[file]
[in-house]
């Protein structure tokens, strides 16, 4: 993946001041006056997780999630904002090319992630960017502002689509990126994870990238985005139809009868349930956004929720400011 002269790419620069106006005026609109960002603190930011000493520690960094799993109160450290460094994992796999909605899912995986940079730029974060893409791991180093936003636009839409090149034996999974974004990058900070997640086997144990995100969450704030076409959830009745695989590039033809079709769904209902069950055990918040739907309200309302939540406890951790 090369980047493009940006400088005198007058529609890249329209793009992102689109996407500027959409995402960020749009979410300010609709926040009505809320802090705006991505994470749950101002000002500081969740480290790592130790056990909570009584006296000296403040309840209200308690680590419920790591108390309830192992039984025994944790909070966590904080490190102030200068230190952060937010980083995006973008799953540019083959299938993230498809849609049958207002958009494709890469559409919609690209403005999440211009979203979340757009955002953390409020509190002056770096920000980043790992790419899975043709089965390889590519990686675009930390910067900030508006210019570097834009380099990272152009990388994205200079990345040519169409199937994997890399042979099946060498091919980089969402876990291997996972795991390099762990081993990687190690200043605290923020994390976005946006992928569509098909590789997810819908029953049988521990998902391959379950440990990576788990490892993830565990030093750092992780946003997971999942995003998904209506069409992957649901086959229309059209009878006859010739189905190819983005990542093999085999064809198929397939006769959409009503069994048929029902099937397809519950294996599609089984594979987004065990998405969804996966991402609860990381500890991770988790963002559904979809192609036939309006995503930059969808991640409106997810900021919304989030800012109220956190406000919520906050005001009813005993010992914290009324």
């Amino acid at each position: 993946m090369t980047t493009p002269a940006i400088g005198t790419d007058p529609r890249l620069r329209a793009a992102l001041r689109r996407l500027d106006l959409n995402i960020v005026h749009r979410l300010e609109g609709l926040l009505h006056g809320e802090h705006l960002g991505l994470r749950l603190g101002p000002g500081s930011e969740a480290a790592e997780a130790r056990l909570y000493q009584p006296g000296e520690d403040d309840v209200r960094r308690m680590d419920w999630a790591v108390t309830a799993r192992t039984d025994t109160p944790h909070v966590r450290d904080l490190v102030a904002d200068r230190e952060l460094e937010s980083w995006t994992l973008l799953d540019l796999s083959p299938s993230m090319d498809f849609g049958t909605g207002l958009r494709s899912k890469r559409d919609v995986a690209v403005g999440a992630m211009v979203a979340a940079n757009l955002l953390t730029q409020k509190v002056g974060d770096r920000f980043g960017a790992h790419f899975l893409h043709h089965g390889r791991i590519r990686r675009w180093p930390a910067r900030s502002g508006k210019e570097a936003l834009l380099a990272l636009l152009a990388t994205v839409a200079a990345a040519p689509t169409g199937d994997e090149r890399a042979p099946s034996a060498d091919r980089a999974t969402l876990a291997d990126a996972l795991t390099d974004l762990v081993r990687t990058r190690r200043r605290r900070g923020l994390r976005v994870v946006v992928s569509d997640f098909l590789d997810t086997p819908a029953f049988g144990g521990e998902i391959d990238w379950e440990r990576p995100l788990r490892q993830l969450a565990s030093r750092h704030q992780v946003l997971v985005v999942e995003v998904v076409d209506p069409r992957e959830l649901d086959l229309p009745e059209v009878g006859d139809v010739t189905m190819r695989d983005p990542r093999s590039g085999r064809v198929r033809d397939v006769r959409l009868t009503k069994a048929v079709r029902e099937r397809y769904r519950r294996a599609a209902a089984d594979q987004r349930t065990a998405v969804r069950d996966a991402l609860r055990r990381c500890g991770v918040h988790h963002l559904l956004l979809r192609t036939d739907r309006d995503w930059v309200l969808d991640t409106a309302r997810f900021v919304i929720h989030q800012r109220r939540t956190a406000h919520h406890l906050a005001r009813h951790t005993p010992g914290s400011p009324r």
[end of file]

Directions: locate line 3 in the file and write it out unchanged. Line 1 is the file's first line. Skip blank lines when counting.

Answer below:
């Amino acid at each position: 993946m090369t980047t493009p002269a940006i400088g005198t790419d007058p529609r890249l620069r329209a793009a992102l001041r689109r996407l500027d106006l959409n995402i960020v005026h749009r979410l300010e609109g609709l926040l009505h006056g809320e802090h705006l960002g991505l994470r749950l603190g101002p000002g500081s930011e969740a480290a790592e997780a130790r056990l909570y000493q009584p006296g000296e520690d403040d309840v209200r960094r308690m680590d419920w999630a790591v108390t309830a799993r192992t039984d025994t109160p944790h909070v966590r450290d904080l490190v102030a904002d200068r230190e952060l460094e937010s980083w995006t994992l973008l799953d540019l796999s083959p299938s993230m090319d498809f849609g049958t909605g207002l958009r494709s899912k890469r559409d919609v995986a690209v403005g999440a992630m211009v979203a979340a940079n757009l955002l953390t730029q409020k509190v002056g974060d770096r920000f980043g960017a790992h790419f899975l893409h043709h089965g390889r791991i590519r990686r675009w180093p930390a910067r900030s502002g508006k210019e570097a936003l834009l380099a990272l636009l152009a990388t994205v839409a200079a990345a040519p689509t169409g199937d994997e090149r890399a042979p099946s034996a060498d091919r980089a999974t969402l876990a291997d990126a996972l795991t390099d974004l762990v081993r990687t990058r190690r200043r605290r900070g923020l994390r976005v994870v946006v992928s569509d997640f098909l590789d997810t086997p819908a029953f049988g144990g521990e998902i391959d990238w379950e440990r990576p995100l788990r490892q993830l969450a565990s030093r750092h704030q992780v946003l997971v985005v999942e995003v998904v076409d209506p069409r992957e959830l649901d086959l229309p009745e059209v009878g006859d139809v010739t189905m190819r695989d983005p990542r093999s590039g085999r064809v198929r033809d397939v006769r959409l009868t009503k069994a048929v079709r029902e099937r397809y769904r519950r294996a599609a209902a089984d594979q987004r349930t065990a998405v969804r069950d996966a991402l609860r055990r990381c500890g991770v918040h988790h963002l559904l956004l979809r192609t036939d739907r309006d995503w930059v309200l969808d991640t409106a309302r997810f900021v919304i929720h989030q800012r109220r939540t956190a406000h919520h406890l906050a005001r009813h951790t005993p010992g914290s400011p009324r």